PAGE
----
Kansas University quarterback Jake Heaps knows the importance of having a number of weapons at the wide receiver position which he can trust to make plays and come through in the clutch.
Perhaps that’s the reason Heaps, a junior who is expected to start for the Jayhawks this fall after sitting out last season following a transfer from BYU, was so excited last Wednesday when the news broke about the addition of Miami of Ohio wide receiver Nick Harwell to the KU offense.
Heaps did not share his joy during a news conference nor reveal it in some sort of university press release announcing the pick up. Instead, the former five-star QB made his feelings known via Twitter with a couple of quick and pointed tweets.
Responding to one take, which suggested that the news of Harwell’s addition sounded big, Heaps confirmed as much with the following: “‘Cause it is.”
He then followed that up by asking the KU fan base to go follow “the newest member of the family.”
It makes sense that Heaps would be excited about Harwell coming aboard. The 6-foot-1, 193-pound senior-to-be, who has been clocked in the 4.5-second range in the 40-yard dash and bench presses 310 pounds in the weight room, brings to KU the presence of a wide receiver who has been there and done that.
Harwell represents a significant upgrade at the position for the Jayhawks. The most accomplished and experienced wideout on KU’s two-deep depth chart before Wednesday was junior Andrew Turzilli, who, in two seasons, had hauled in 20 receptions for 324 yards and a touchdown in 15 career games. Harwell has the look of a big, athletic possession-type receiver KU’s receiving corps was missing, a guy who can go over the middle, work in space and stretch the field. Perhaps more importantly, he appears to be the ideal complement for the varying skills of guys like spring game star Justin McCay, junior tight end Jimmay Mundine and emerging receiving threat Tony Pierson.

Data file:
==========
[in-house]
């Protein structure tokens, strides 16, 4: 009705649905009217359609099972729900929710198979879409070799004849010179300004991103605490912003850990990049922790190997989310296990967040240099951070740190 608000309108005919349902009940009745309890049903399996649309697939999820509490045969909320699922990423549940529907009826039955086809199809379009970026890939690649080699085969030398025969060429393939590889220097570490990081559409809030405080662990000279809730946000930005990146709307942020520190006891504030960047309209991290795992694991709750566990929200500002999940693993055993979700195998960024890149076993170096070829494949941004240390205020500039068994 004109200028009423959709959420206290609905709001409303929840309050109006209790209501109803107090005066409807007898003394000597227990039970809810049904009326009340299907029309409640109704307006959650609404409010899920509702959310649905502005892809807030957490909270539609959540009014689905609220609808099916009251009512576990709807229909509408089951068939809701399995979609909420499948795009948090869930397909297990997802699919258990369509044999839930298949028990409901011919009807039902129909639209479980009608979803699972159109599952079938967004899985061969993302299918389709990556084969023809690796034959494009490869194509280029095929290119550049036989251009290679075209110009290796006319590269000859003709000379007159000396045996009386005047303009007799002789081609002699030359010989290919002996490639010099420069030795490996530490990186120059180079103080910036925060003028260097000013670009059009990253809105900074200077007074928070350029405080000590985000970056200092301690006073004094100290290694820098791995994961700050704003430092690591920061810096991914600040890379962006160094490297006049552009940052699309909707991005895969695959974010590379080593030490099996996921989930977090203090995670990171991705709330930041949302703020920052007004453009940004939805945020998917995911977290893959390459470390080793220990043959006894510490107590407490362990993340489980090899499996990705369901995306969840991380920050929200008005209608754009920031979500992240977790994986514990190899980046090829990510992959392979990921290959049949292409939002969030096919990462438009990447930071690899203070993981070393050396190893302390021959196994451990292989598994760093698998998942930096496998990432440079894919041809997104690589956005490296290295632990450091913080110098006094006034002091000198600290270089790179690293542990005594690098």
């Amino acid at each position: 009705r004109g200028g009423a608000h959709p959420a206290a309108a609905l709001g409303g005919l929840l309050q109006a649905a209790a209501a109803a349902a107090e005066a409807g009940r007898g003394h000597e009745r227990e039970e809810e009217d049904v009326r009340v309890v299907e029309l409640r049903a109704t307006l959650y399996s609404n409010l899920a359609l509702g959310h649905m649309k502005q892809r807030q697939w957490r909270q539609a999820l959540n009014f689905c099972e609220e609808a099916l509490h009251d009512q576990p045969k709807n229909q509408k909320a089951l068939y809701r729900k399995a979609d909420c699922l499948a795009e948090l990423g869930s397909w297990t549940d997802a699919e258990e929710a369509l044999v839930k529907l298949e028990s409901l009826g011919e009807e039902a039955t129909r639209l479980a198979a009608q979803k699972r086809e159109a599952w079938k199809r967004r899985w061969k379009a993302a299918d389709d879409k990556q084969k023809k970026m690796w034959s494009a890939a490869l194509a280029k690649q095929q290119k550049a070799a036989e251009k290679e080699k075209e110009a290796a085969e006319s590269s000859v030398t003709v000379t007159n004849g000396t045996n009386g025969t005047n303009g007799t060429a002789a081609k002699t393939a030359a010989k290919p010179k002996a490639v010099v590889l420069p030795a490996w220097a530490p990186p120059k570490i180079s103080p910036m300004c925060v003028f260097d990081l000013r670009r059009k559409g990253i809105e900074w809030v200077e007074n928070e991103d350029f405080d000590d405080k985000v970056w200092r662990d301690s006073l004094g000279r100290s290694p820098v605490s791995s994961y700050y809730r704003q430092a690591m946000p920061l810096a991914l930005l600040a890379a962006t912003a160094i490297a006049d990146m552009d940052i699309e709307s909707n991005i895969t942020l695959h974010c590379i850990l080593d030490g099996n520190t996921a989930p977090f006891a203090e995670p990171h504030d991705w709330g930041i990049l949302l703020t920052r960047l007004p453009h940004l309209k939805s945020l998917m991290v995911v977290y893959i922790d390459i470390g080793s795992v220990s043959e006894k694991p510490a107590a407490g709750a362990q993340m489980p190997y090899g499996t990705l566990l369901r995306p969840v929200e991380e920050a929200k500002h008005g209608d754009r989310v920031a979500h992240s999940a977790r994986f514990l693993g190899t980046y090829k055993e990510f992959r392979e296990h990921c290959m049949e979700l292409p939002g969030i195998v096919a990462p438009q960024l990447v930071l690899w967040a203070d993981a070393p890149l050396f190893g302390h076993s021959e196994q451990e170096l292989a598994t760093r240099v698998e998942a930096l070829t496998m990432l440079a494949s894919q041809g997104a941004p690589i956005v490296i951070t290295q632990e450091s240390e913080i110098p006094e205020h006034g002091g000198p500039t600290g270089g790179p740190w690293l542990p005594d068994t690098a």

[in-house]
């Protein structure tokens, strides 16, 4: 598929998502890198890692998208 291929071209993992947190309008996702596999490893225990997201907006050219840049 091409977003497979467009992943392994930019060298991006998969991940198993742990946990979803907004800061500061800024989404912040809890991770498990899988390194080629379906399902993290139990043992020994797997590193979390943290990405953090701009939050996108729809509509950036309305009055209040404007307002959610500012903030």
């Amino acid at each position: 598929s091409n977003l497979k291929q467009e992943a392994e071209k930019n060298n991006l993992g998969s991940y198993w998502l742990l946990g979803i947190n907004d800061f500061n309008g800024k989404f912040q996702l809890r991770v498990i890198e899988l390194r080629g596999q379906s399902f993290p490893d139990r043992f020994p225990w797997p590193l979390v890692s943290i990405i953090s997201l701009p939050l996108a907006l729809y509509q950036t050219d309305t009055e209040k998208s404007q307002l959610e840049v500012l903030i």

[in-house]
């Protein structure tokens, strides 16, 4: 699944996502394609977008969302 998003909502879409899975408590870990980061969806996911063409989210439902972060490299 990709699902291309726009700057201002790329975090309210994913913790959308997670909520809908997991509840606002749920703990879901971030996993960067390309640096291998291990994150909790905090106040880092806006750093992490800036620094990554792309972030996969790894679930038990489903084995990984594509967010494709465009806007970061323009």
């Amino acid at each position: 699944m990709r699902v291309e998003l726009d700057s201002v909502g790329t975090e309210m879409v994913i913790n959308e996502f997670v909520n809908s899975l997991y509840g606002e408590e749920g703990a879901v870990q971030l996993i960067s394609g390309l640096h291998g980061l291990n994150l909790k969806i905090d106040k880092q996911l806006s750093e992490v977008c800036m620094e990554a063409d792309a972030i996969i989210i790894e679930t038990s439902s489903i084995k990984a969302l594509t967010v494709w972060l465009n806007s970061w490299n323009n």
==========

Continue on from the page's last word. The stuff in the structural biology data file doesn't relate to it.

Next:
In three years at Miami, Harwell racked up 3,166 yards and 23 touchdowns on 229 receptions while accounting for 96 yards per game. During that same time period, from 2010 to 2012, all of KU’s wide receivers combined tallied just 513 yards more (3,679) and seven fewer touchdowns despite snagging 110 more receptions.
It’s not that Harwell will be replacing any of the KU wide receivers. Instead, he likely will be enhancing an offense with the potential to feature a dangerous passing attack. Heaps liked the look of KU’s passing game before Harwell joined the squad.
“It’s been fun to see that competition and that progression within the wide receiver group,” the quarterback said this spring. “We’re gonna get a couple more guys here in the summer and that’ll add to the competition. It’ll be fun.”
Now that Harwell has become one of those summer arrivals, it’s safe to say Heaps likes his targets even more.
“A lot of catches have gone and those were good players who had been here a while,” added Heaps referring to KU’s recent graduates. “But I think it’s great for us to get some new blood, increase the competition and let these guys have an opportunity to compete for a spot.”